In case you are not familiar with what happened to Oscar Wilde, here is a quick summation. Lord Alfred Douglas’s father was known for his violent temper and his vindictiveness. He was so incensed at the relationship between his son and Oscar Wilde, who had long been whispered to be a sodomite, that he made it his mission to keep Bosie away from the playwright. He basically stalked Wilde and his son until Wilde made the disastrous decision to sue him for libel for calling him a sodomite, something that in this time was considered a horrible crime punishable by a long prison term. It seems obvious in retrospect that it was insane to sue him for libel over something that was true. But this was the only thing they thought would get him to leave them alone, and they seem to have believed that Wilde’s wit and charm could win over any jury and that social class would protect them. Nothing could be proven about Douglas and Wilde’s relationship and the prostitutes were without power and status and speaking about what they did would implicate themselves. They counted on a code of silence, and underestimated Bosie’s father’s determination to turn up evidence. The Douglas family squabble set this all in motion, but Wilde was not imprisoned for his relationship with Bosie but for his activities with prostitutes.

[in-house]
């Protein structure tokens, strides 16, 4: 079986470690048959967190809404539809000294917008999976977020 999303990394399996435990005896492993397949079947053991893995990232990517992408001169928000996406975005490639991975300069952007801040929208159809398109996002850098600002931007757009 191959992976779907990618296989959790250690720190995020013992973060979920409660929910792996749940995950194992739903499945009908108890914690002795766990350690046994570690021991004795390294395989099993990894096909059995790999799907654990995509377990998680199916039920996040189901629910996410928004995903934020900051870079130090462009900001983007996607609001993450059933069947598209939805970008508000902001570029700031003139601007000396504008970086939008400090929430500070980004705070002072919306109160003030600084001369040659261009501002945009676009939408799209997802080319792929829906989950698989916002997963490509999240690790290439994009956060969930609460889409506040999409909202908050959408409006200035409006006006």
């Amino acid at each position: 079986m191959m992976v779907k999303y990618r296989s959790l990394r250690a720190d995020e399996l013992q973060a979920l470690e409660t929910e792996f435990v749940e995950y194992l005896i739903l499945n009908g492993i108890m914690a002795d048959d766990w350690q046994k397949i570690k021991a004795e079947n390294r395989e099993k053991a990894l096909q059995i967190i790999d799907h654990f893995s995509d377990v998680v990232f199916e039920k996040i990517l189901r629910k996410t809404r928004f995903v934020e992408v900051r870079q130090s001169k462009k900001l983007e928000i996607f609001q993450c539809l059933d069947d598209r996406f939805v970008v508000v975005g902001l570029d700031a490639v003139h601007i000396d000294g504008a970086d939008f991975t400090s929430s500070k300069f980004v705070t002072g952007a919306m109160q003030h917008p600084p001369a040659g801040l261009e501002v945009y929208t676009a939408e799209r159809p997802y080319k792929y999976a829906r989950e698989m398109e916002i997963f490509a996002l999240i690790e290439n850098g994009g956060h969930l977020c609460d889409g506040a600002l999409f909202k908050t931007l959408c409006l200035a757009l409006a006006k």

People always describe the relationship between Oscar Wilde and Lord Alfred Douglas as a “destructive love affair.” The implication is that the love affair itself was at fault. That it was Wilde’s weakness for his young lover, an obsession, that led him into this snare. I don’t believe this is a fair way of looking at things.
It is certainly possible to believe that Bosie was not a good match for Wilde and that he could have done much better for himself. They fought and broke up and came back together time and time again, but many couples relate this way.
It would have been the easiest thing in the world for Wilde to say, “Your father is making my life hell and this relationship is not worth it.” He wasn’t willing to do that. Through all sorts of external pressure and private conflicts of their own, they were determined to stick together. With Oscar Wilde and Bosie Douglas we call this destructive obsession. Yet in a straight couple wouldn’t we call it something else? Wouldn’t we call that commitment?